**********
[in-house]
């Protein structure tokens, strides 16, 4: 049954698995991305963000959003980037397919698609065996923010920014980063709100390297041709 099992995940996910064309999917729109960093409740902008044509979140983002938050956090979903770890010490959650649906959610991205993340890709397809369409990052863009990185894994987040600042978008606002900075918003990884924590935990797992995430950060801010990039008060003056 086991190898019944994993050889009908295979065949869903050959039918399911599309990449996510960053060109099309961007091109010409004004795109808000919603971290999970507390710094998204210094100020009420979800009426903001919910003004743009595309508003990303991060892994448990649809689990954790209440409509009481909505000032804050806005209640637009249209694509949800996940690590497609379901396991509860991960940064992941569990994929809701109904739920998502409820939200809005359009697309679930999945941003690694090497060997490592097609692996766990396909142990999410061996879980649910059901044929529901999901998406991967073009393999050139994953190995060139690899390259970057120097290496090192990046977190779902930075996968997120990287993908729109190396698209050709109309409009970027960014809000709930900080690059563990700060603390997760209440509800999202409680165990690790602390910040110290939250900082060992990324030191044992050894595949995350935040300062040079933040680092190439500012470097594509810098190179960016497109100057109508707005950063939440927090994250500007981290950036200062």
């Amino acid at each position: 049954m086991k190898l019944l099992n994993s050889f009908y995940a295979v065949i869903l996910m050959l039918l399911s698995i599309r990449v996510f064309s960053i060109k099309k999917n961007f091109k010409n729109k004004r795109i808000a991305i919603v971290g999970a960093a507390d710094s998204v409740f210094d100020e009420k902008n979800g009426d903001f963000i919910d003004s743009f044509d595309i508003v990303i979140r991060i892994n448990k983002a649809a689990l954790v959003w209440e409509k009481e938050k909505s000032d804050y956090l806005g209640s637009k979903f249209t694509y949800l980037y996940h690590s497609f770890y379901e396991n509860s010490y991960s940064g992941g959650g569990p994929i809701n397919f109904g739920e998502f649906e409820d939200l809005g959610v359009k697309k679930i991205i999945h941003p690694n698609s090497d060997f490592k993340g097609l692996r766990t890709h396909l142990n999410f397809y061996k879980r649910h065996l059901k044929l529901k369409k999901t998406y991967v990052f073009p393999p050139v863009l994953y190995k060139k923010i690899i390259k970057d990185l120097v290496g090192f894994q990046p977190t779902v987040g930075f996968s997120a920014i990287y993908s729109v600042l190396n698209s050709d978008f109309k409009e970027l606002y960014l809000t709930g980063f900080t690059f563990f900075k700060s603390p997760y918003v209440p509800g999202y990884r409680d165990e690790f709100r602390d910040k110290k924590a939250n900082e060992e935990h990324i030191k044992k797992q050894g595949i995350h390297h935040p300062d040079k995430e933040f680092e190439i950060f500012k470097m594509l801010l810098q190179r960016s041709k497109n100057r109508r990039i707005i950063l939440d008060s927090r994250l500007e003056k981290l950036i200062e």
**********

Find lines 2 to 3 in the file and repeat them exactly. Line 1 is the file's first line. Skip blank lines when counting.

């Protein structure tokens, strides 16, 4: 049954698995991305963000959003980037397919698609065996923010920014980063709100390297041709 099992995940996910064309999917729109960093409740902008044509979140983002938050956090979903770890010490959650649906959610991205993340890709397809369409990052863009990185894994987040600042978008606002900075918003990884924590935990797992995430950060801010990039008060003056 086991190898019944994993050889009908295979065949869903050959039918399911599309990449996510960053060109099309961007091109010409004004795109808000919603971290999970507390710094998204210094100020009420979800009426903001919910003004743009595309508003990303991060892994448990649809689990954790209440409509009481909505000032804050806005209640637009249209694509949800996940690590497609379901396991509860991960940064992941569990994929809701109904739920998502409820939200809005359009697309679930999945941003690694090497060997490592097609692996766990396909142990999410061996879980649910059901044929529901999901998406991967073009393999050139994953190995060139690899390259970057120097290496090192990046977190779902930075996968997120990287993908729109190396698209050709109309409009970027960014809000709930900080690059563990700060603390997760209440509800999202409680165990690790602390910040110290939250900082060992990324030191044992050894595949995350935040300062040079933040680092190439500012470097594509810098190179960016497109100057109508707005950063939440927090994250500007981290950036200062």
């Amino acid at each position: 049954m086991k190898l019944l099992n994993s050889f009908y995940a295979v065949i869903l996910m050959l039918l399911s698995i599309r990449v996510f064309s960053i060109k099309k999917n961007f091109k010409n729109k004004r795109i808000a991305i919603v971290g999970a960093a507390d710094s998204v409740f210094d100020e009420k902008n979800g009426d903001f963000i919910d003004s743009f044509d595309i508003v990303i979140r991060i892994n448990k983002a649809a689990l954790v959003w209440e409509k009481e938050k909505s000032d804050y956090l806005g209640s637009k979903f249209t694509y949800l980037y996940h690590s497609f770890y379901e396991n509860s010490y991960s940064g992941g959650g569990p994929i809701n397919f109904g739920e998502f649906e409820d939200l809005g959610v359009k697309k679930i991205i999945h941003p690694n698609s090497d060997f490592k993340g097609l692996r766990t890709h396909l142990n999410f397809y061996k879980r649910h065996l059901k044929l529901k369409k999901t998406y991967v990052f073009p393999p050139v863009l994953y190995k060139k923010i690899i390259k970057d990185l120097v290496g090192f894994q990046p977190t779902v987040g930075f996968s997120a920014i990287y993908s729109v600042l190396n698209s050709d978008f109309k409009e970027l606002y960014l809000t709930g980063f900080t690059f563990f900075k700060s603390p997760y918003v209440p509800g999202y990884r409680d165990e690790f709100r602390d910040k110290k924590a939250n900082e060992e935990h990324i030191k044992k797992q050894g595949i995350h390297h935040p300062d040079k995430e933040f680092e190439i950060f500012k470097m594509l801010l810098q190179r960016s041709k497109n100057r109508r990039i707005i950063l939440d008060s927090r994250l500007e003056k981290l950036i200062e």